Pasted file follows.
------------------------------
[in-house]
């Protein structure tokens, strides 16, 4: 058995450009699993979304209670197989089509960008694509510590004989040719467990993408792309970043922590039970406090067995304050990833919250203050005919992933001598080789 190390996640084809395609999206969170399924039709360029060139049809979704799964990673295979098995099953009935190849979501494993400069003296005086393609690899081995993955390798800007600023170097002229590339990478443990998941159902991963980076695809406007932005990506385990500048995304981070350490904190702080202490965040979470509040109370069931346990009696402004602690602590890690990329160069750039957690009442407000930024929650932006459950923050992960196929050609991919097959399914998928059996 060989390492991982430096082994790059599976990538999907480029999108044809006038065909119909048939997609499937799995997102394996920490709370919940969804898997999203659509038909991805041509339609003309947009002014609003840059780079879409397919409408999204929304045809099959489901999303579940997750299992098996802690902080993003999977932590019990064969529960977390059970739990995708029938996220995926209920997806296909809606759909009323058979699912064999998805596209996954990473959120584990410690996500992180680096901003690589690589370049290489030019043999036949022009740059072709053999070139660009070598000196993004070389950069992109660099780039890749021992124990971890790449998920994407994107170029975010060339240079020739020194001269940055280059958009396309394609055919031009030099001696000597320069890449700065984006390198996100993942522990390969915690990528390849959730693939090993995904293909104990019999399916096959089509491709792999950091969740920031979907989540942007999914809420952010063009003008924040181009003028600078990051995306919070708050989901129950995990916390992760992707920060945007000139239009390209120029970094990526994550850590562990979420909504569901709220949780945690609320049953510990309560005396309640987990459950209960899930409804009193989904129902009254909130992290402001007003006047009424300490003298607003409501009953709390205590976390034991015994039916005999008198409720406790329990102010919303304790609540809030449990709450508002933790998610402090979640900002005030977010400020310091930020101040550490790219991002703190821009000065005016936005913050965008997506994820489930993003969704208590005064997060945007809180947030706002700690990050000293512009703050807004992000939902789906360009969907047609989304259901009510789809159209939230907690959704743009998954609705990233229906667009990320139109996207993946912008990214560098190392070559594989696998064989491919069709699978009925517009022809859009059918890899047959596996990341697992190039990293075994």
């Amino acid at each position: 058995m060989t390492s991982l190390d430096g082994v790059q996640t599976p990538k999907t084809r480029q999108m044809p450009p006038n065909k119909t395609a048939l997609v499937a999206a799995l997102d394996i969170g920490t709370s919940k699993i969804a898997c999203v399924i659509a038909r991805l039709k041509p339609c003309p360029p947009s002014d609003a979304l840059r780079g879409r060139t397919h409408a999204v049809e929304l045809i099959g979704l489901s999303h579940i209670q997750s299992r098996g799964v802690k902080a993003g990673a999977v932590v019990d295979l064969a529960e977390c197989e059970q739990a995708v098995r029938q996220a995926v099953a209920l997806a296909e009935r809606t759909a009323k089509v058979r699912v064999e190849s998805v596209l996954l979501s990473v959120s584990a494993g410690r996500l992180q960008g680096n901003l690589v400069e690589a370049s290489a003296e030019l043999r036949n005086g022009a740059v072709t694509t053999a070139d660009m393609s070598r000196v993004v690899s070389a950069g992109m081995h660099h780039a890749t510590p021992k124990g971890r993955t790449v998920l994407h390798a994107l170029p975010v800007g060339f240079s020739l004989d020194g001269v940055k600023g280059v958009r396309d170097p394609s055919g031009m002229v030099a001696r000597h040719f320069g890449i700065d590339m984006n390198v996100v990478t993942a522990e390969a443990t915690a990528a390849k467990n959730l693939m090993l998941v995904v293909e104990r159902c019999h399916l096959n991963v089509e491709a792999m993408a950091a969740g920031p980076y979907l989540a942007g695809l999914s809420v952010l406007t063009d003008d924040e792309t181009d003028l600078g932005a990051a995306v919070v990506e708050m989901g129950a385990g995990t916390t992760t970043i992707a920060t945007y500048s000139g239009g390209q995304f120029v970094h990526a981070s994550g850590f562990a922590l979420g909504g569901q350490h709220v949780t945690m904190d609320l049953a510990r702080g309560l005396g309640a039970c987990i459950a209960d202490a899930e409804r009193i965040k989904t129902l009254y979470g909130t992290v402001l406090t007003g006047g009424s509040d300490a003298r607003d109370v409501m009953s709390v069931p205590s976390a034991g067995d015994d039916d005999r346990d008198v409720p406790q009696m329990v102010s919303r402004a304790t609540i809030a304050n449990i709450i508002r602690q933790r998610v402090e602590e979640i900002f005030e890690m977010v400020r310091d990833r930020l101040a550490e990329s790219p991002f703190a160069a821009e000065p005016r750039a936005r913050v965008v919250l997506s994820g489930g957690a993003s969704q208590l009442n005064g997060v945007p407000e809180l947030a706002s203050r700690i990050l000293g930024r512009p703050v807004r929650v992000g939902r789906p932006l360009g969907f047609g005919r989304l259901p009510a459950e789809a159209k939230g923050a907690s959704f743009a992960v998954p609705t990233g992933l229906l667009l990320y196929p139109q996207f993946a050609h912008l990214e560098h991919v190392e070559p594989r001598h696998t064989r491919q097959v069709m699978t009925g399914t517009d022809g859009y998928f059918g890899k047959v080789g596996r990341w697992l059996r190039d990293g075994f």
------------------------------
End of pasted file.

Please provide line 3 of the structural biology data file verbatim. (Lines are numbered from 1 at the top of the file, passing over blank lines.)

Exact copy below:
């Amino acid at each position: 058995m060989t390492s991982l190390d430096g082994v790059q996640t599976p990538k999907t084809r480029q999108m044809p450009p006038n065909k119909t395609a048939l997609v499937a999206a799995l997102d394996i969170g920490t709370s919940k699993i969804a898997c999203v399924i659509a038909r991805l039709k041509p339609c003309p360029p947009s002014d609003a979304l840059r780079g879409r060139t397919h409408a999204v049809e929304l045809i099959g979704l489901s999303h579940i209670q997750s299992r098996g799964v802690k902080a993003g990673a999977v932590v019990d295979l064969a529960e977390c197989e059970q739990a995708v098995r029938q996220a995926v099953a209920l997806a296909e009935r809606t759909a009323k089509v058979r699912v064999e190849s998805v596209l996954l979501s990473v959120s584990a494993g410690r996500l992180q960008g680096n901003l690589v400069e690589a370049s290489a003296e030019l043999r036949n005086g022009a740059v072709t694509t053999a070139d660009m393609s070598r000196v993004v690899s070389a950069g992109m081995h660099h780039a890749t510590p021992k124990g971890r993955t790449v998920l994407h390798a994107l170029p975010v800007g060339f240079s020739l004989d020194g001269v940055k600023g280059v958009r396309d170097p394609s055919g031009m002229v030099a001696r000597h040719f320069g890449i700065d590339m984006n390198v996100v990478t993942a522990e390969a443990t915690a990528a390849k467990n959730l693939m090993l998941v995904v293909e104990r159902c019999h399916l096959n991963v089509e491709a792999m993408a950091a969740g920031p980076y979907l989540a942007g695809l999914s809420v952010l406007t063009d003008d924040e792309t181009d003028l600078g932005a990051a995306v919070v990506e708050m989901g129950a385990g995990t916390t992760t970043i992707a920060t945007y500048s000139g239009g390209q995304f120029v970094h990526a981070s994550g850590f562990a922590l979420g909504g569901q350490h709220v949780t945690m904190d609320l049953a510990r702080g309560l005396g309640a039970c987990i459950a209960d202490a899930e409804r009193i965040k989904t129902l009254y979470g909130t992290v402001l406090t007003g006047g009424s509040d300490a003298r607003d109370v409501m009953s709390v069931p205590s976390a034991g067995d015994d039916d005999r346990d008198v409720p406790q009696m329990v102010s919303r402004a304790t609540i809030a304050n449990i709450i508002r602690q933790r998610v402090e602590e979640i900002f005030e890690m977010v400020r310091d990833r930020l101040a550490e990329s790219p991002f703190a160069a821009e000065p005016r750039a936005r913050v965008v919250l997506s994820g489930g957690a993003s969704q208590l009442n005064g997060v945007p407000e809180l947030a706002s203050r700690i990050l000293g930024r512009p703050v807004r929650v992000g939902r789906p932006l360009g969907f047609g005919r989304l259901p009510a459950e789809a159209k939230g923050a907690s959704f743009a992960v998954p609705t990233g992933l229906l667009l990320y196929p139109q996207f993946a050609h912008l990214e560098h991919v190392e070559p594989r001598h696998t064989r491919q097959v069709m699978t009925g399914t517009d022809g859009y998928f059918g890899k047959v080789g596996r990341w697992l059996r190039d990293g075994f």